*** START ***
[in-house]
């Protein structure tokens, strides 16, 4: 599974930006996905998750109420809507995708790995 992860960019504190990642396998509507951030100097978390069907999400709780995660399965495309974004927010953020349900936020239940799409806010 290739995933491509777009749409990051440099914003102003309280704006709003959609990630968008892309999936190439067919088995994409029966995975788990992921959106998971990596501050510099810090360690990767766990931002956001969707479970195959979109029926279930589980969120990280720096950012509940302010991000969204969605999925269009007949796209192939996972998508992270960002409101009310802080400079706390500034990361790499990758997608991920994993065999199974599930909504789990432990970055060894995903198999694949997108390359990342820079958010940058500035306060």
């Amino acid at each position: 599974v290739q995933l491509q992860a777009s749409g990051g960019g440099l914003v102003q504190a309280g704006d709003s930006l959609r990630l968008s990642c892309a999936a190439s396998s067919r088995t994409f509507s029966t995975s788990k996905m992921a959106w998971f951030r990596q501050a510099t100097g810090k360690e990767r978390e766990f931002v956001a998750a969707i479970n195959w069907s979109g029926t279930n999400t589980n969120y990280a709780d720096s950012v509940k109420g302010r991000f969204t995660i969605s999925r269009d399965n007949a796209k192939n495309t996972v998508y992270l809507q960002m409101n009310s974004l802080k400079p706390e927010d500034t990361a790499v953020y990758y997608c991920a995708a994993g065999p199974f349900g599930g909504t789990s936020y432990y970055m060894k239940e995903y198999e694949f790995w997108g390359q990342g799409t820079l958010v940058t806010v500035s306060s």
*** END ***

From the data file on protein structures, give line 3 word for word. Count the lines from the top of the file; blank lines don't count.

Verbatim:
């Amino acid at each position: 599974v290739q995933l491509q992860a777009s749409g990051g960019g440099l914003v102003q504190a309280g704006d709003s930006l959609r990630l968008s990642c892309a999936a190439s396998s067919r088995t994409f509507s029966t995975s788990k996905m992921a959106w998971f951030r990596q501050a510099t100097g810090k360690e990767r978390e766990f931002v956001a998750a969707i479970n195959w069907s979109g029926t279930n999400t589980n969120y990280a709780d720096s950012v509940k109420g302010r991000f969204t995660i969605s999925r269009d399965n007949a796209k192939n495309t996972v998508y992270l809507q960002m409101n009310s974004l802080k400079p706390e927010d500034t990361a790499v953020y990758y997608c991920a995708a994993g065999p199974f349900g599930g909504t789990s936020y432990y970055m060894k239940e995903y198999e694949f790995w997108g390359q990342g799409t820079l958010v940058t806010v500035s306060s």